No matter how well it works, a military piece of equipment can do better. That in short is the ultimate aim of thousands of researchers, physicists, and engineers at the U.S. Army's Picatinny Arsenal. Located in Dover, NJ, it is home to over 3,000 civilian and defense employees, most of whom are civilian. Work at the Army is unique and is not duplicated by anyone in the commercial sector. Picatinny essentially takes whatever electronic equipment is out in the field and re-works it to make it better, lighter, more accurate and more functional and easier to use.
Picatinny prides itself as "America's Home of Firepower." It says that it is supplies "90% of the U.S. Army's Lethality." In short, it's the center's mission is to provide the fully integrated firepower needed to achieve "decisive battlefield victory." Picatinny is on the cutting edge of weapons development, producing many of the weapons now being deployed in the wars in Afghanistan and Iraq., such as the lightweight 155-mm cannon (Figure 1).
The use of advanced software techniques and the latest commercial off-the-shelf (COTS) hardware, as well as rigorous testing of armaments and military communications systems is what drives the U.S. Army's Picatinny Arsenal's Armament Research, Development, and Engineering Center (ARDEC). ARDEC is among a number of other military organizations located at the arsenal. ARDEC's primary focus is to take military equipment designed and manufactured elsewhere and improve upon it for accuracy, durability, handling, efficiency and effectiveness by using advanced software methodologies, COTS hardware, high-power microwaves technology, high-energy lasers, and microelectromechanical system ((MEMS) and nano technologies.
Nearly 100 advanced technology projects are being tackled at ARDEC, with75 products in design and development, 247 being supported in production, and nearly 1400 being supported in the field. Two of the more notable programs include:
· A Mortar Fire Control System (MFCS) that enables a mounted mortar force to increase its accuracy, lethality, responsiveness, command and control, and survivability
· A Lightweight Handheld Mortar Ballistic Computer (LHMBC) that was was considered in 2004 by the U.S. Army and the Department of Defense (DoD) to be one of the top 10 inventions for the military.
A recent visit to ARDEC's facilities showed the extent of Picatinny's work in armaments where many of MFCS components were developed, tested and fielded in practice (Figure 2).
The MFCS is an automated digital fire control system integrated with the M1064 Mortar Carrier and M577 Fire Direction Center to provide indirect fire support for infantry battalions. It's also used on the new Stryker Brigade Combat Team mortar carrier. The system is mounted on a 120-mm mortar weapon which can be mounted in an armored vehicle (Figure 3a, 3b). The system's brains is the Commander's Interface Computer, with application software providing digital communications, translating digital messages into user prompts, computing ballistics, providing the commander user-friendly screens, recording mission data, and monitoring system components (Figure 4). This computer now replaces the aging M23 Mortar Ballistic Computer (MBC).
"Our aim is to write core software programs that will enable us to cost effectively transfer MFCS operations from a big computer to a ruggedized handheld PDA. Having a common software architecture will allow us to upgrade to lightweight armament systems and will save us a lot of development time. It will allow us to easily leverage one system into another more advanced next-generation syste" explains Dan Nathan, manager of business planning and development for fire control systems technology.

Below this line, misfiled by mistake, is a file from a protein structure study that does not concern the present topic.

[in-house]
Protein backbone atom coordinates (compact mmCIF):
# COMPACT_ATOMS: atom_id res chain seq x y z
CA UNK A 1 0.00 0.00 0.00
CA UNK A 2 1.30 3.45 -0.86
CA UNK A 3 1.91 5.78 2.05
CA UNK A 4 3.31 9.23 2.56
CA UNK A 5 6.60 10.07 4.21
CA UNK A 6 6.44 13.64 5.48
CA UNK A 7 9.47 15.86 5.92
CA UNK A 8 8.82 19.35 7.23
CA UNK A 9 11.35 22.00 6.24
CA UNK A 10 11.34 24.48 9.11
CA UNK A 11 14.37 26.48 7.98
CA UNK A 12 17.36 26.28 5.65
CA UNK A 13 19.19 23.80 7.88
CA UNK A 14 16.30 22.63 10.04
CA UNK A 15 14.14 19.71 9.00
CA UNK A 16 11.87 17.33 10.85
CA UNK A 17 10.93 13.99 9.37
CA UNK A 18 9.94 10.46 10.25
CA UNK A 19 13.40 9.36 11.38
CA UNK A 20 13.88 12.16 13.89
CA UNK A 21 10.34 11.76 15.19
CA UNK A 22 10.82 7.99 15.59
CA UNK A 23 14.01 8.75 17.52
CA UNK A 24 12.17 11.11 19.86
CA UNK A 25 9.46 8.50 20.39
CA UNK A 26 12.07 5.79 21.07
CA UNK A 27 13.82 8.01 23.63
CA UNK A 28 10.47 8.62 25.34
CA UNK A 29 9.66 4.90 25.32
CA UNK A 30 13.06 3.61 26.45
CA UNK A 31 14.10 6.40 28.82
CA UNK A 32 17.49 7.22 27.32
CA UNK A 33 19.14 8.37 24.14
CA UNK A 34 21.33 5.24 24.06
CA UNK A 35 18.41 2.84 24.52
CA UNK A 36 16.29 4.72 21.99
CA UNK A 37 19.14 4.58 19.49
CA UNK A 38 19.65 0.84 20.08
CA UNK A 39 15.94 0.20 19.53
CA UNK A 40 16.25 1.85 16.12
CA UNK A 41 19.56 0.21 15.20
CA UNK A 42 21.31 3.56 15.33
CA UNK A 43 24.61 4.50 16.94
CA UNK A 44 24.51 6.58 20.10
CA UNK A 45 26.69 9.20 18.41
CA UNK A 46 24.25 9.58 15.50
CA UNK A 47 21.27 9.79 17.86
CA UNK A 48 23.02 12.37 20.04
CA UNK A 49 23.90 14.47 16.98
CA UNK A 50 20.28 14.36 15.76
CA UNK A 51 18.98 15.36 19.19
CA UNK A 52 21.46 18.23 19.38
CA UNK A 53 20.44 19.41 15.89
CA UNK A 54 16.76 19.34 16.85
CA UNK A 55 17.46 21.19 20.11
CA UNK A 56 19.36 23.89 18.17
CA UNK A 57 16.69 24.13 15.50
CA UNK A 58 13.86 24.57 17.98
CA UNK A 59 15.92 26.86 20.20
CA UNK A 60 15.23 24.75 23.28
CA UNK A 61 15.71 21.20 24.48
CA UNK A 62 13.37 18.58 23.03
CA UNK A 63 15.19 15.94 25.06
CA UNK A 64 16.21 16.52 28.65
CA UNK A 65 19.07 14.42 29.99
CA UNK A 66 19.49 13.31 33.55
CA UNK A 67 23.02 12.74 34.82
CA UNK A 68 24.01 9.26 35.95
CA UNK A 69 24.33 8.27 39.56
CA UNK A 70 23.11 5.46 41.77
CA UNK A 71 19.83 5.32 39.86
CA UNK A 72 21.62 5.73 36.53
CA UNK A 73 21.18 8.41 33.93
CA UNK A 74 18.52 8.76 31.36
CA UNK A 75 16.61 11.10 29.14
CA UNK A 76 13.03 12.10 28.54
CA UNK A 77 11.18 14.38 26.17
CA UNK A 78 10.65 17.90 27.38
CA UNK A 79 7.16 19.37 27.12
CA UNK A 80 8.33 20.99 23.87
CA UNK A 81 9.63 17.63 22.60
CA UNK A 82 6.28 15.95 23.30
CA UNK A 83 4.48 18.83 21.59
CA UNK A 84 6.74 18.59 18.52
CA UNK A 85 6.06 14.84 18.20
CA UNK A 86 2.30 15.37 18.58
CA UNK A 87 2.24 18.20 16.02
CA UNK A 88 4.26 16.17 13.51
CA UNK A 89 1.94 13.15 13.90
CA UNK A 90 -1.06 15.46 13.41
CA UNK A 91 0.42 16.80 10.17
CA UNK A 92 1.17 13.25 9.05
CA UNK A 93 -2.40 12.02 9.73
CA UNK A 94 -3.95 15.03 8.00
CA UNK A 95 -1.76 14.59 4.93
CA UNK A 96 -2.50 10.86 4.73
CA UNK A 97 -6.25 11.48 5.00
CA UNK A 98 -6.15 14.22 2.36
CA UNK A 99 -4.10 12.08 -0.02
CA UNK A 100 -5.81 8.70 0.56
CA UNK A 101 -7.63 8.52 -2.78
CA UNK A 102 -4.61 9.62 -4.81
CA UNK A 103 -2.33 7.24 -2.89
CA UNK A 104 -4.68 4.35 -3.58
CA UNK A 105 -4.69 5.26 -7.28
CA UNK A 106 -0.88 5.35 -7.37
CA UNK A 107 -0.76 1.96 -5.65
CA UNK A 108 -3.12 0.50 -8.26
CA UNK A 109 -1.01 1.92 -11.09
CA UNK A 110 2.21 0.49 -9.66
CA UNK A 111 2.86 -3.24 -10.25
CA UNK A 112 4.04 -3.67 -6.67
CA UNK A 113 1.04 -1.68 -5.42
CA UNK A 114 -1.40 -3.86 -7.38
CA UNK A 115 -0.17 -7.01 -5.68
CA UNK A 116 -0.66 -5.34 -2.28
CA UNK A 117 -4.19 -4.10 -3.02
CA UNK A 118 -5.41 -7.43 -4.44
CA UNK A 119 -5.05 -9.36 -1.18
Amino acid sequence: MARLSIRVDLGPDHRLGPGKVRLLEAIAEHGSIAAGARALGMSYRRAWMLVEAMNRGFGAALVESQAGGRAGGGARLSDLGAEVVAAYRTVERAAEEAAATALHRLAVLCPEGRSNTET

Out in the field, a forward-looking observer enters into the LHMBC (a handheld PDA) GPS data on a target's location. This information is transmitted via SINCGARS (SINgle Channel Ground Air Radio System) radios (Figure 5) to a computer located at the base of the 120-mm howitzer (see figure 3a, again). A MEMS honeywell 3-axis laser gyro provides and positioning information to circuitry within the howitzer's shell casing. The LHMBC provides a soldier with all the essential mortar fire control functions needed in the field.
The LHMBC is a militarized version of the Hewlett Packard model 5500 PDA and built by Tallahasse Technologies in Florida (Figure 6). It is now being put to use in the field to replace a legacy version (Figure 7). It has been used in the field in Iraq since 2004 with Version 1 software . Newer version software programs are constantly being updated and used with the LHMBC. Software written in C++ on a Windows XP computer allows it to function seamlessly into the MFCS. Information entered into the PDA includes weapon elevation, azimuth, type, weather conditions, wind speed and propellant temperature. It replaces the legacy version now in use which is being phased out.
"We've automated the entire PDA, going from a large computer to the militarized LHMBC in 9-10 months of rework. We want to make it a common platform for a variety of weapons systems" explains Mark Zhelesnik, project leader. "The next step is to fit it onto a lightweight 155-mm howitzer and other systems like the Abrams Main Battle Tank (Figure 8), the Stryker Combat Vehicle, the Excalibur Precision Guided Extended Range Artillery Projectile, and the Paladin self-propelled howitzer." He adds.
"Some 1700 LHMBCs are going to the Army. We've already sent about 500 of them" adds Andrew Stahl, a software engineer who is developing the software for the PDA. "Prior to this unit, information was entered into the computer manually from tables, books and charts. This has all been automated and the unit is now just 2 lbs in weight compared with the previous weight of 8 lbs.